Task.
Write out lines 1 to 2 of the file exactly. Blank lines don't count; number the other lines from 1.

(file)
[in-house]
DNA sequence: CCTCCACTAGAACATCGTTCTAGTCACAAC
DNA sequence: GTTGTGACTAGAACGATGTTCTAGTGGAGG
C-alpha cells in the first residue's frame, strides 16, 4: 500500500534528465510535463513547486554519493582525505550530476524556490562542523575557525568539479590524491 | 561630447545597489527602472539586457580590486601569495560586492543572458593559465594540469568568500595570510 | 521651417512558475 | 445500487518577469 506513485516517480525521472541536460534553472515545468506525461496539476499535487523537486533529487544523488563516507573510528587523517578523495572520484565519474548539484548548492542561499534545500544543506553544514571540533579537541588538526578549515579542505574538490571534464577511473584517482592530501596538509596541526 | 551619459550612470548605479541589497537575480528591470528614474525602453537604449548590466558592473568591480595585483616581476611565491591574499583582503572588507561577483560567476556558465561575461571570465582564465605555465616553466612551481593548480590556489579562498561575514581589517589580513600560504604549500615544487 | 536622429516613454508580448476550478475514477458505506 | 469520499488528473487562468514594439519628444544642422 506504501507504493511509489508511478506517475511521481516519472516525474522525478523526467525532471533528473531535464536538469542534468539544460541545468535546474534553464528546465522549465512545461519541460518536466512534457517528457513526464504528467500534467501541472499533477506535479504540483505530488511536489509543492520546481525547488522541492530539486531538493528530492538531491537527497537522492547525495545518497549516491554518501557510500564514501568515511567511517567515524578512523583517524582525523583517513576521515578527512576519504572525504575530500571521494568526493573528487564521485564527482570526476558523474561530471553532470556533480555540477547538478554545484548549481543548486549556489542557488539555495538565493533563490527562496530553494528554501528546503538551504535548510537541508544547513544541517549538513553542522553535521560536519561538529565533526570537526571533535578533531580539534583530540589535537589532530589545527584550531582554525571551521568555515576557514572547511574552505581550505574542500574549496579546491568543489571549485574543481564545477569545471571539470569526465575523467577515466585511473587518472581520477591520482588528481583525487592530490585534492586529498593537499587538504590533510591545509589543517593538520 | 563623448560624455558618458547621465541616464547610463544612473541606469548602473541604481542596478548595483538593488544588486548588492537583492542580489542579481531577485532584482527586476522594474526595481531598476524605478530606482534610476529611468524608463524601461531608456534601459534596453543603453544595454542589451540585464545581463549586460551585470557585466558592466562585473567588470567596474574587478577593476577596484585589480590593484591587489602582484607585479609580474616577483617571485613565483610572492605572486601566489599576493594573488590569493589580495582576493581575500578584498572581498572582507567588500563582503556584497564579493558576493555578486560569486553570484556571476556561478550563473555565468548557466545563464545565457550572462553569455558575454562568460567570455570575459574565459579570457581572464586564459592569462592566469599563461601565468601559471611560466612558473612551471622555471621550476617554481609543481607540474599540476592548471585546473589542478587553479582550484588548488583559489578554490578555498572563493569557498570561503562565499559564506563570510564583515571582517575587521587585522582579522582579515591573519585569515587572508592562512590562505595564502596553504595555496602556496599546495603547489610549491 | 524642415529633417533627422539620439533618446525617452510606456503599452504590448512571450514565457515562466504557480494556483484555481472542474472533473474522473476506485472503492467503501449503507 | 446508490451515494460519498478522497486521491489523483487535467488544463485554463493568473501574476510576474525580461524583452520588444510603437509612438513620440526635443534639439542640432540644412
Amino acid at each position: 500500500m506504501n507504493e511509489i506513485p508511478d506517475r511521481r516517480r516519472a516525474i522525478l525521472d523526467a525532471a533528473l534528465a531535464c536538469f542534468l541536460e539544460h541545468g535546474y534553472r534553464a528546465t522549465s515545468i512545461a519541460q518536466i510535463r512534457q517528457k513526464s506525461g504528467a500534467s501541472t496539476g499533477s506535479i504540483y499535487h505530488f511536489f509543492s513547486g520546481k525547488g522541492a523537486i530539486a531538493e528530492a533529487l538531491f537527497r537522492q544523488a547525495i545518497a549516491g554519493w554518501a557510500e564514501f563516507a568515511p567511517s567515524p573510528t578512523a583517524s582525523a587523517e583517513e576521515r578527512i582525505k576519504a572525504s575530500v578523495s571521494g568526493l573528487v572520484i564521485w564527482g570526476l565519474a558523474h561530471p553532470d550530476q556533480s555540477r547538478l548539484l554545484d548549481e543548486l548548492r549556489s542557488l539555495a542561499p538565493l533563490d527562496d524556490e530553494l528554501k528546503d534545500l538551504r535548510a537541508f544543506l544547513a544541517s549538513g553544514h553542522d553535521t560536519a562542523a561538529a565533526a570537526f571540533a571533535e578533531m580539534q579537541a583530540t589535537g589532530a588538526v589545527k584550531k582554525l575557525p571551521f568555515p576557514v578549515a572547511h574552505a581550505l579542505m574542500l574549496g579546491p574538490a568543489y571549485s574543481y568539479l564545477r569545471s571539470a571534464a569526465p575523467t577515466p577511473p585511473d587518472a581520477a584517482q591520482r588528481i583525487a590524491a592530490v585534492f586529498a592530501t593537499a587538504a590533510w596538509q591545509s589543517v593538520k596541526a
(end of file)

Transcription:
[in-house]
DNA sequence: CCTCCACTAGAACATCGTTCTAGTCACAAC